Your use of EPA's electronic public docket to submit comments to EPA electronically is EPA's preferred method for receiving comments. Go directly to EPA Dockets at http://www.epa.gov/​edocket and follow the online instructions for submitting comments. Once in the system, select “search” and then key in Docket ID No. OAR-2003-0119. The system is an “anonymous access” system, which means EPA will not know your identity, e-mail address, or other contact information unless you provide it in the body of your comment.

Comments may be sent by electronic mail (e-mail) to a-and-r-docket@epa.gov, Attention: Docket ID No. OAR-2003-0119. In contrast to EPA's electronic public docket, EPA's e-mail system is not an “anonymous access” system. If you send an e-mail comment directly to the Docket without going through EPA's electronic public docket, EPA's e-mail system automatically captures your e-mail address. E-mail addresses that are automatically captured by EPA's e-mail system are included as part of the comment that is placed in the official public docket and made available in EPA's electronic public docket.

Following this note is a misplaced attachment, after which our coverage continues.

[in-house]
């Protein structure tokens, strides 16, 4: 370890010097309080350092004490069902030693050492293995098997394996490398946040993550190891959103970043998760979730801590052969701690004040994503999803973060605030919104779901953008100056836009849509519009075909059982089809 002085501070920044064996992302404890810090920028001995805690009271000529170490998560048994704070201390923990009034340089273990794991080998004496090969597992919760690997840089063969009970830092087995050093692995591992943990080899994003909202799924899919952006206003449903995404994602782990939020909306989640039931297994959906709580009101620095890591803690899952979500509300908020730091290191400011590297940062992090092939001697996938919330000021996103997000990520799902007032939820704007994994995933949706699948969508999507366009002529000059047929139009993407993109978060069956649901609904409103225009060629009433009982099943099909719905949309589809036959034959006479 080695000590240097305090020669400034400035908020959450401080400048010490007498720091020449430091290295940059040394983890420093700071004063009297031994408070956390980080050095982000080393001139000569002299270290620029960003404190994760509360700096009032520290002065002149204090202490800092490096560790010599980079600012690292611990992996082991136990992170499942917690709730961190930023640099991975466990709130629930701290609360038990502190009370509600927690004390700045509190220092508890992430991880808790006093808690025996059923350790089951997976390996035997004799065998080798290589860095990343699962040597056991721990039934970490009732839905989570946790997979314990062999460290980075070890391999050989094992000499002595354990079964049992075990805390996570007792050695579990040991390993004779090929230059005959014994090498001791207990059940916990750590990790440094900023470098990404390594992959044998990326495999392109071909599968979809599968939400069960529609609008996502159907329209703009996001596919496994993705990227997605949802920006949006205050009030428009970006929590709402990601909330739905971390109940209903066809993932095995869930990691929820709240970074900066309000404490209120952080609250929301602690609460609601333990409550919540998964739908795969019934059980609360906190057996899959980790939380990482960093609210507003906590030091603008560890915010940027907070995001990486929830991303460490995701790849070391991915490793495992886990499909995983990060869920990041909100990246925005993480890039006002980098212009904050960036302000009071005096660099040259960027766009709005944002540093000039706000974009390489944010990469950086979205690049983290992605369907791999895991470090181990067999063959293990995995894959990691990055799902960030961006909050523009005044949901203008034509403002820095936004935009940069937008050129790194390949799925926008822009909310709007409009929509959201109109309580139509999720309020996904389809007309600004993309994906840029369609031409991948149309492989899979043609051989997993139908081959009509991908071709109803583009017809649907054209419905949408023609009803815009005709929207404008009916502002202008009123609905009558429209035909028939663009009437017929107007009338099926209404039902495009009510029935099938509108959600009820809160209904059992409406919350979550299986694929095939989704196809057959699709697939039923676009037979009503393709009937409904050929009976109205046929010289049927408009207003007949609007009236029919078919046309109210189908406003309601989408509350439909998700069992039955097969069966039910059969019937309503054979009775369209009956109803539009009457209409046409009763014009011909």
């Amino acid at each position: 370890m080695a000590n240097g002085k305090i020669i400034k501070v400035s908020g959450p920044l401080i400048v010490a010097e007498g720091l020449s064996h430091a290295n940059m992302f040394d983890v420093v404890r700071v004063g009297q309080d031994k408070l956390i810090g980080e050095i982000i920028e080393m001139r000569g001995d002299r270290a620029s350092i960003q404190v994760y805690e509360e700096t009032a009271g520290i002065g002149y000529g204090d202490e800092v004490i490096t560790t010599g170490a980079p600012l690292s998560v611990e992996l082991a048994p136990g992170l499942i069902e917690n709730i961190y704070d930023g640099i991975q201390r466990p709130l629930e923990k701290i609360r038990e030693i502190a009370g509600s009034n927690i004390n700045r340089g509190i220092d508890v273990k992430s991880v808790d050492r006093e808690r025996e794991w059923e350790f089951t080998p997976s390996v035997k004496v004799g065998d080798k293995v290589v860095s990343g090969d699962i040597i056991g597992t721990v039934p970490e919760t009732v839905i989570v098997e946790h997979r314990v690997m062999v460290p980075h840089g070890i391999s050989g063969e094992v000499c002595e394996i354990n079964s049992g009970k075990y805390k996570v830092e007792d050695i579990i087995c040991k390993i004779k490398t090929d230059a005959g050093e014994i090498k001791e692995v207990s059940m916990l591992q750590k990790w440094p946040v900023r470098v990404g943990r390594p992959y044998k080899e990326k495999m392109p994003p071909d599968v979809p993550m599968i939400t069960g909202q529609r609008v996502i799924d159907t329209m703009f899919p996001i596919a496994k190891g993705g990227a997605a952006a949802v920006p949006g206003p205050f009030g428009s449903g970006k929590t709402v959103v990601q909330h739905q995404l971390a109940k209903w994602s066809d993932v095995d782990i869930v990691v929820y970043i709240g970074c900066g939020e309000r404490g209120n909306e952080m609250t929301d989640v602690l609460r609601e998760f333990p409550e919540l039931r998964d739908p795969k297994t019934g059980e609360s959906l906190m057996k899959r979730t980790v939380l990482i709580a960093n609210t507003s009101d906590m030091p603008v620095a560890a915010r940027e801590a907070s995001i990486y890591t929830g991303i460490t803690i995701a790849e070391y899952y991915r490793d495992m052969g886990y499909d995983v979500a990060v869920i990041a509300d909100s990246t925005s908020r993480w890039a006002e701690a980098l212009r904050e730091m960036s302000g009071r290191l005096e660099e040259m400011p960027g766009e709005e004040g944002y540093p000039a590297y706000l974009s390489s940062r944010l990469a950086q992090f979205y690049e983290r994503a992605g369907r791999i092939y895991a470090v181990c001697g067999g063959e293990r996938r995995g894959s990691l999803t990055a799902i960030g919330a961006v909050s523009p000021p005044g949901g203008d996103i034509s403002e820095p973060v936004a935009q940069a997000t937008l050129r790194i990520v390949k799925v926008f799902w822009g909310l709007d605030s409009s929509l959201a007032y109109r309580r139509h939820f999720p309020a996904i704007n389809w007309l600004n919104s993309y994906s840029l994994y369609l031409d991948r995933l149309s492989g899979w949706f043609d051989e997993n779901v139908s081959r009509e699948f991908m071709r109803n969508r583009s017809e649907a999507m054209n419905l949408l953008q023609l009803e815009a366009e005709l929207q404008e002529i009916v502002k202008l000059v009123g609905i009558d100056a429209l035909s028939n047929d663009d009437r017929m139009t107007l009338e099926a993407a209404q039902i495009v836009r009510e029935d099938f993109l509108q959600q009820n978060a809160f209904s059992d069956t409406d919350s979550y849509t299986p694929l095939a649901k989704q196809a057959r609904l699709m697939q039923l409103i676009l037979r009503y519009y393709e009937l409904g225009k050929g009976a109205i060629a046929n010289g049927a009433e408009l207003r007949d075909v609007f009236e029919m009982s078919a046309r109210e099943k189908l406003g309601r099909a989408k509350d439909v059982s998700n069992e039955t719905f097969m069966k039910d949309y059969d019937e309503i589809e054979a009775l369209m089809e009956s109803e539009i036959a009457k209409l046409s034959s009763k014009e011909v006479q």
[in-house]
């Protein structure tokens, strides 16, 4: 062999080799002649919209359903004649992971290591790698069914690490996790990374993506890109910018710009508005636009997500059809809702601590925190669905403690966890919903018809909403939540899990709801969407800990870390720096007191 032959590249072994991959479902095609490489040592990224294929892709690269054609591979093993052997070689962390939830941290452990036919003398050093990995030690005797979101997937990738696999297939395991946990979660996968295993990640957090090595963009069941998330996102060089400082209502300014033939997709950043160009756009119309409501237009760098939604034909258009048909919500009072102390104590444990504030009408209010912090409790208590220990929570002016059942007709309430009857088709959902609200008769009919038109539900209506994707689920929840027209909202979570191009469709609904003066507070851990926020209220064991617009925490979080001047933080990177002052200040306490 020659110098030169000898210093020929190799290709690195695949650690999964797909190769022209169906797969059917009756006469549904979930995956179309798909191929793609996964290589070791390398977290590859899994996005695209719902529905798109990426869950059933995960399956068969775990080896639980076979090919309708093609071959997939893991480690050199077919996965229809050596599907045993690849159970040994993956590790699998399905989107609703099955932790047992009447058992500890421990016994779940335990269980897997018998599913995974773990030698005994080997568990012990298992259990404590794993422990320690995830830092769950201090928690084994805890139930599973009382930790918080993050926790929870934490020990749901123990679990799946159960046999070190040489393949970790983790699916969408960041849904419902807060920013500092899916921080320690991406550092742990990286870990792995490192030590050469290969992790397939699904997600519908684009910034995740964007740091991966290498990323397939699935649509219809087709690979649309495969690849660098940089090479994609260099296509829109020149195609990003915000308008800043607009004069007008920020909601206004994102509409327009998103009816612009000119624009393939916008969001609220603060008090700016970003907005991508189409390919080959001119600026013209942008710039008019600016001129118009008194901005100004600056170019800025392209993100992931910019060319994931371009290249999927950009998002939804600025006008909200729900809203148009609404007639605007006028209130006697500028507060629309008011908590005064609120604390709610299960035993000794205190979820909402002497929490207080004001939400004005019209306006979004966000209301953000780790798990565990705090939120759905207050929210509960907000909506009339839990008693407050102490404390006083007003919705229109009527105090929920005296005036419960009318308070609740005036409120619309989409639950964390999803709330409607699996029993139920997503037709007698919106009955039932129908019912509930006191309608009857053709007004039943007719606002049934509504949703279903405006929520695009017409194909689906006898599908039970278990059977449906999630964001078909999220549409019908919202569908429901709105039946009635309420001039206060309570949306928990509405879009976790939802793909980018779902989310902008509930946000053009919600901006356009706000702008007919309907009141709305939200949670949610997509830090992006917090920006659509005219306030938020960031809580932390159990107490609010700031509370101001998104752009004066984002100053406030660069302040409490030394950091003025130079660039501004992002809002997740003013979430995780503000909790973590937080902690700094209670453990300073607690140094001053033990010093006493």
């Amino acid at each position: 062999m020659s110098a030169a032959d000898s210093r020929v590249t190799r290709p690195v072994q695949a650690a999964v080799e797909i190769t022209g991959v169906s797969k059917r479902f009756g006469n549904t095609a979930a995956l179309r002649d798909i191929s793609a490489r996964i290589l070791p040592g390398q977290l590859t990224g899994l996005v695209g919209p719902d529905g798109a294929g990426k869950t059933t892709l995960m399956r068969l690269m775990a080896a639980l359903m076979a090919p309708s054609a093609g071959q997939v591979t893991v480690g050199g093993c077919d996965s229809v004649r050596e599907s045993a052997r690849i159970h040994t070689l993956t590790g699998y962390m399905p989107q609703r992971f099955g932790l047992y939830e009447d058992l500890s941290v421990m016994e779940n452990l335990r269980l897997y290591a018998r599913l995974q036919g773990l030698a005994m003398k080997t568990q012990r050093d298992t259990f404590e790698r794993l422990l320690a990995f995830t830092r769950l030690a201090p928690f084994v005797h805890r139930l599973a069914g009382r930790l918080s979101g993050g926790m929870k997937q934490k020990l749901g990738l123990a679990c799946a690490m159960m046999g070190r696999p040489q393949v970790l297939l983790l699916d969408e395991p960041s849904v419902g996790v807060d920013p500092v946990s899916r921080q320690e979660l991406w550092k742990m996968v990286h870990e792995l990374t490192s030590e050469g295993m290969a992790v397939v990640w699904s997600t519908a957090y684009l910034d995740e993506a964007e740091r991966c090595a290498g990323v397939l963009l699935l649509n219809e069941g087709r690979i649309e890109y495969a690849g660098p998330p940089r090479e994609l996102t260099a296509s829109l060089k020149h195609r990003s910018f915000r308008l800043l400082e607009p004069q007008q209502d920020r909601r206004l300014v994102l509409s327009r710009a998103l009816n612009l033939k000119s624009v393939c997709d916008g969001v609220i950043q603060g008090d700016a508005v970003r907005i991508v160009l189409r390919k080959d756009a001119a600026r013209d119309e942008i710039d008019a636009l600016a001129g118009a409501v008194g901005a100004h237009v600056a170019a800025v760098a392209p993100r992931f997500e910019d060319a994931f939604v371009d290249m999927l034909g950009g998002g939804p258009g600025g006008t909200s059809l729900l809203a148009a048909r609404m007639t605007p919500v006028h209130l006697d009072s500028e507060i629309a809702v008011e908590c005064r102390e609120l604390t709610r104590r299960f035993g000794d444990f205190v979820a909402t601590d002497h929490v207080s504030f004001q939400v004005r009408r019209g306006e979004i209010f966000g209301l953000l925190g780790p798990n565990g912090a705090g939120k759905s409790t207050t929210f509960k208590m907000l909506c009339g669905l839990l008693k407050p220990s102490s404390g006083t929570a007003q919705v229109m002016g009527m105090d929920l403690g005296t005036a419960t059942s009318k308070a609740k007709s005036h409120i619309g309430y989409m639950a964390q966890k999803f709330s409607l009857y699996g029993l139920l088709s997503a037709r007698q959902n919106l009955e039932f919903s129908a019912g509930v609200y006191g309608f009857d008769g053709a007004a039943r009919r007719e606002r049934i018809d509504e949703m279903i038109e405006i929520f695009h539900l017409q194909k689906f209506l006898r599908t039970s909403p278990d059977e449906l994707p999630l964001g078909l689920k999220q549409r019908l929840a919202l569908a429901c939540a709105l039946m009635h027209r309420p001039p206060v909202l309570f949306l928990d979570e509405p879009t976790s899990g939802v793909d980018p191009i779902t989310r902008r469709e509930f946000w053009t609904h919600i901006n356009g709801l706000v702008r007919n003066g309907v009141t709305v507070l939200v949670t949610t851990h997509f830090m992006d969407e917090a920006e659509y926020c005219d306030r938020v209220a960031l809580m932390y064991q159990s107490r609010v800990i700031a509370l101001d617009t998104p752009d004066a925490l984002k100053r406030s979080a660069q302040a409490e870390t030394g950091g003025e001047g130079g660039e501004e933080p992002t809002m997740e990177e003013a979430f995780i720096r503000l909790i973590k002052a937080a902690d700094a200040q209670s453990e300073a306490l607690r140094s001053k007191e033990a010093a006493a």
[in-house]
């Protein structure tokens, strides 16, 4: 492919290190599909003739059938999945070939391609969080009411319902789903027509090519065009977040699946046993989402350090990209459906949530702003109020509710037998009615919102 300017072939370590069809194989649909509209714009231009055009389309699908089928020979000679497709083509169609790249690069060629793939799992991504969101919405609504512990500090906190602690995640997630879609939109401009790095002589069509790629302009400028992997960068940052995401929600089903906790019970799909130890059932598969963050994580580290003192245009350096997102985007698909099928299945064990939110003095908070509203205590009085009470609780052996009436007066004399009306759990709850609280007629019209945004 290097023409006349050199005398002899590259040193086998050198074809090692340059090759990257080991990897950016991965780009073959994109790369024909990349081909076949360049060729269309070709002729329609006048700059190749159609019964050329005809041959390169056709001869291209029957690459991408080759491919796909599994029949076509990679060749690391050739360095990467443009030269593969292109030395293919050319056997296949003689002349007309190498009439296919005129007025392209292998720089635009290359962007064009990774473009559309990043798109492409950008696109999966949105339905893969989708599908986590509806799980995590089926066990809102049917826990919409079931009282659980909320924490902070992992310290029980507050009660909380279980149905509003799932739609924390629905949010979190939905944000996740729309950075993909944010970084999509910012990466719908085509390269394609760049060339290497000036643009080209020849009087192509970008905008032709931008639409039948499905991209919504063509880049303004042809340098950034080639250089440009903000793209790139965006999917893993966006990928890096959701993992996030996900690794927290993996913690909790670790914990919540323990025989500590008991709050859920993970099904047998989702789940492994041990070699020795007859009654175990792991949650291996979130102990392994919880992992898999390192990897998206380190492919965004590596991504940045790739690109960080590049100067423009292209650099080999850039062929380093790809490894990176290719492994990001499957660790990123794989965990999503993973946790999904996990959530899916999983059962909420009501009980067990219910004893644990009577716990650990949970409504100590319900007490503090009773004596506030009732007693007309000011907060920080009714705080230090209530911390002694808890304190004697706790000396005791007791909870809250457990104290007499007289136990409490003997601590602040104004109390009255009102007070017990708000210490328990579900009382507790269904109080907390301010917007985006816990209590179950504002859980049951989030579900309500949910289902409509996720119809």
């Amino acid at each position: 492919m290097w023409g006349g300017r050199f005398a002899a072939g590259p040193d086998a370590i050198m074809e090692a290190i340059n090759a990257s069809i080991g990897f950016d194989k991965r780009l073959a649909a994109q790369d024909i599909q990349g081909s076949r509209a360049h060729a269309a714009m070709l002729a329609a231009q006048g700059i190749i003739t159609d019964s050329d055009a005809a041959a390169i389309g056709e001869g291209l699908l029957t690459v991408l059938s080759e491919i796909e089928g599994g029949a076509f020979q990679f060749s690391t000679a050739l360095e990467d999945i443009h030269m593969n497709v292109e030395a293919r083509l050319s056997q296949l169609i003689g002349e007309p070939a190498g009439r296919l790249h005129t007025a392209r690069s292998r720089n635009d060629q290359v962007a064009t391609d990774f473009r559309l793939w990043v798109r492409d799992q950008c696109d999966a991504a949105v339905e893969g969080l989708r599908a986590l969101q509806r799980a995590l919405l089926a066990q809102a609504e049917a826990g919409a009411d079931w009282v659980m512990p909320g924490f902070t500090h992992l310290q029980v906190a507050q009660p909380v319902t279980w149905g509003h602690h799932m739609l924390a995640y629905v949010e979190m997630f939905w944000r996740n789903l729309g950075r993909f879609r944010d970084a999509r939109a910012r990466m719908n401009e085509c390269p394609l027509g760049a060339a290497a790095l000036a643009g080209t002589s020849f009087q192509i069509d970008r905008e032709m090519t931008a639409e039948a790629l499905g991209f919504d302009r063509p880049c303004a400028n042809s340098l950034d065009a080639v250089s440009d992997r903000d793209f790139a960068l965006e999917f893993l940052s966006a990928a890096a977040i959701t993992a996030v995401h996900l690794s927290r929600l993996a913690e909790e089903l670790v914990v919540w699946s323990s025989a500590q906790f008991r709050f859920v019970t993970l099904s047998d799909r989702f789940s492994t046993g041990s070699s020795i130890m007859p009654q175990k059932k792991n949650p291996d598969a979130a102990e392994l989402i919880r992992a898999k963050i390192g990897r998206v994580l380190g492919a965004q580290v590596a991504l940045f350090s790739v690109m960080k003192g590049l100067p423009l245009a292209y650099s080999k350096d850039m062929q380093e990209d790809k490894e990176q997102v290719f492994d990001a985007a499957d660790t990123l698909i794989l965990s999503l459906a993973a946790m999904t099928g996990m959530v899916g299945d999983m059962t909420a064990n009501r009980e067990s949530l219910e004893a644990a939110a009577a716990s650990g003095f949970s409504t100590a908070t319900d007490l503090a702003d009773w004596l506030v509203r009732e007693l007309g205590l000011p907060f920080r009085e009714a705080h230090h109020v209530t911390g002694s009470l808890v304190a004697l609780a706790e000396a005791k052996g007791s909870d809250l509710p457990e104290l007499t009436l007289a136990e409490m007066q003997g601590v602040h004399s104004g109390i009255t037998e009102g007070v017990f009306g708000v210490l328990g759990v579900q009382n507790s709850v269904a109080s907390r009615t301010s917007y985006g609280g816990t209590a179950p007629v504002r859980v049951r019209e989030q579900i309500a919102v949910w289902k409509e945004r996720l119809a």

You may submit comments on a disk or CD ROM that you mail to the mailing address identified in this notice. These electronic submissions will be accepted in WordPerfect or ASCII file format. Avoid the use of special characters and any form of encryption.

By mail. Send your comments (in duplicate, if possible) to: Air and Radiation Docket and Information Center (6102T), Attention: Docket ID No. OAR-2003-0119, U.S. EPA, 1200 Pennsylvania Avenue, NW., Washington, DC 20460.

By Hand Delivery or Courier. Deliver your comments (in duplicate, if possible) to: Air and Radiation Docket and Information Center, Attention: Docket ID No. OAR-2003-0119, U.S. EPA, 1301 Constitution Avenue, NW., Room B-102, Washington, DC 20460. Such deliveries are only accepted during the Docket Center's normal hours of operation as identified in this notice. We request that a separate copy also be sent to the contact person listed under FOR FURTHER INFORMATION CONTACT.

By Facsimile. Fax your comments to: (202) 566-1741, Attention: Docket ID No. OAR-2003-0119.